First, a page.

Correlation Homocysteine and Folate

Elevated serum tHcy and folate and vitamin B12 deficiencies predicted increased risk of incident AMD, which suggests a potential role for vitamin B12 and folate in reducing AMD risk (Gopinath et al. 2013, BMES).

Folic acid versus L-Methylfolate

Naturally occurring 5-MTHF has important advantages over synthetic folic acid – it is well absorbed even when gastrointestinal pH is altered and its bioavailability is not affected by metabolic defects (Scaglione et al. 2013). Not only is L 5-MTHF more effective in raising blood folate concentrations after 12 weeks than folic acid, but it is also unlikely to mask vitamin B-12 deficiency (Henderson et al. 2018). Folic acid is a synthetic form of the vitamin, which is only found in fortified foods, supplements and pharmaceuticals. It lacks coenzyme activity and must be reduced to the metabolically active tetrahydrofolate form within the cell. (Pietrzik et al., 49, (2010), 535).

Nutrition versus Supplementation

Disease-induced nutritional deficiencies often cannot be addressed by nutrient intakes derived from a whole food-based diet alone (Stover et al. 2017).


Ocufolin®: Next Generation Supplement

Calcium L-Methylfolate, is a highly bioavailable and active ingredient. This is the new active agent in Ocufolin®. Using calcium-L-methylfolate in a supplement provides the retina with active folate to reduce or reverse deficiencies resulting from genetic, dietary causes or diseases.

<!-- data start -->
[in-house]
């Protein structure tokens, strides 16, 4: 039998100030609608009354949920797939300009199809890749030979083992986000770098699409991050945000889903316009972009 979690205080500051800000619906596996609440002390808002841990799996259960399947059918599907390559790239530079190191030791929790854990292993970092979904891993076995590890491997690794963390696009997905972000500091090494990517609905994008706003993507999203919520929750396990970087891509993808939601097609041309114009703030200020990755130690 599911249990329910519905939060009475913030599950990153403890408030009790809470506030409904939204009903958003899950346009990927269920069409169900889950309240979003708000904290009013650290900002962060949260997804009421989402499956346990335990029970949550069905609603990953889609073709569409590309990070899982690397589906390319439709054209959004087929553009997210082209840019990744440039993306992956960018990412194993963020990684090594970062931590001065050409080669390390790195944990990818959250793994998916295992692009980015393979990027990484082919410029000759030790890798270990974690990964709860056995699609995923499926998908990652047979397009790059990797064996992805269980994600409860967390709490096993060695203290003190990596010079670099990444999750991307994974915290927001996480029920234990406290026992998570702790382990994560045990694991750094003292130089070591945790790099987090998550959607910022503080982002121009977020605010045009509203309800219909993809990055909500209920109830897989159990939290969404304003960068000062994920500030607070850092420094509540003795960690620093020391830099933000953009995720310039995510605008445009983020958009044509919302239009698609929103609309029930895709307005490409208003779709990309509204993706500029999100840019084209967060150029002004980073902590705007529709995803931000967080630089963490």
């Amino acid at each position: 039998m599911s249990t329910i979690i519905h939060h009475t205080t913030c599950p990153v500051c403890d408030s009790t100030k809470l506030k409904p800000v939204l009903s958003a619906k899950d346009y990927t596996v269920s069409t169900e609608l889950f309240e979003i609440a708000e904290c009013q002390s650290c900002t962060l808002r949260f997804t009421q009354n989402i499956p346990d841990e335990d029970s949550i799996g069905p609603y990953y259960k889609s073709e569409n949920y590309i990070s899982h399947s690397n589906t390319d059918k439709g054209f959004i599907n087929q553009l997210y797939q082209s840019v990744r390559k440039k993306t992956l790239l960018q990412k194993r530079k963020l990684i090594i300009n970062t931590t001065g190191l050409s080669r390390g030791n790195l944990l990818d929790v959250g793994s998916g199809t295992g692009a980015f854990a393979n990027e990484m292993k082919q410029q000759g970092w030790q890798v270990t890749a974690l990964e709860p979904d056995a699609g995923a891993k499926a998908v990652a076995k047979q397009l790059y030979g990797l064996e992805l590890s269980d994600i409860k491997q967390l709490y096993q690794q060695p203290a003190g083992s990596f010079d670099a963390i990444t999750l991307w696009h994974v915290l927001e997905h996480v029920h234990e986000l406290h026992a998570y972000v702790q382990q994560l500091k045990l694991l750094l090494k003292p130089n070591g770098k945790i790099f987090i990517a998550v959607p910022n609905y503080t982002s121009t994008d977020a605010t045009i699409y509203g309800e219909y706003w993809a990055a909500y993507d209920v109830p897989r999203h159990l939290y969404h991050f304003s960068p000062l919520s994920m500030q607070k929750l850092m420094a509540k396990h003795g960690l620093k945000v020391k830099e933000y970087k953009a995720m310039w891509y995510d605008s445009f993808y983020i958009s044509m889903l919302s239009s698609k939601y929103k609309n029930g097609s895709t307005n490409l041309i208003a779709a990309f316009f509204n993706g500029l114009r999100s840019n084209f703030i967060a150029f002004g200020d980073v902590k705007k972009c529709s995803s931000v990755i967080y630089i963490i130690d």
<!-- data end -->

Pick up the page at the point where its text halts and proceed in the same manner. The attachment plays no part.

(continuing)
• The AREDS1 formula (2001): the combination of antioxidants, carotene and zinc can reduce the progress to more advanced stages of AMD by 25 % over a period of 6.3 years.
  • The AREDS2 formula (2013): patients with Lutein deficiency benefit most from Lutein/Zeaxanthin (25 % reduction in the likelihood of further deterioration, as in AREDS1 with β carotene). Unsaturated fatty acids provided no additional benefit in the ARED Study.
  • Ocufolin®-formula: the essential components are L-methylfolate, B-vitamins, vitamin D, NAC, plus ingredients from the ARED2 Study galenically optimised.

P-5-P (Pyridoxal-5-phophate)

Pilot study Ocufolin® forte

At the University of Vienna a pilot study assessed the effect of a 3-month folate supplementation with Ocufolin® forte on systemic homocysteine plasma concentration and ocular blood flow in patients with diabetes. Results show that 3 months intake of Ocufolin ® forte is capable of significantly reducing blood homocysteine level in patients with diabetes. In addition, a tendency towards an increase in total retinal blood flow was observed. In diabetic retinopathy, it has been shown that the disease is associated with early retinal vascular dysregulation. “In the later states of the disease, retinal tissue hypoxia is a major trigger of sight-threatening neovascularization. In age-related macular degeneration, there is increasing evidence that reduced blood flow in the choroid is associated with the development and progression of the disease” (Schmidl et al. 2017).


Ocufolin® in its lipophilic galenic preparation ensures proper absorption. Encapsulating or solubilising the ingredient in lipid excipients can lead to increased solubilisation and absorption, resulting in enhanced bioavailability. (Kalepu et al., Acta Pharmaceutica Sinica B, 2013; 3(6): 361–372).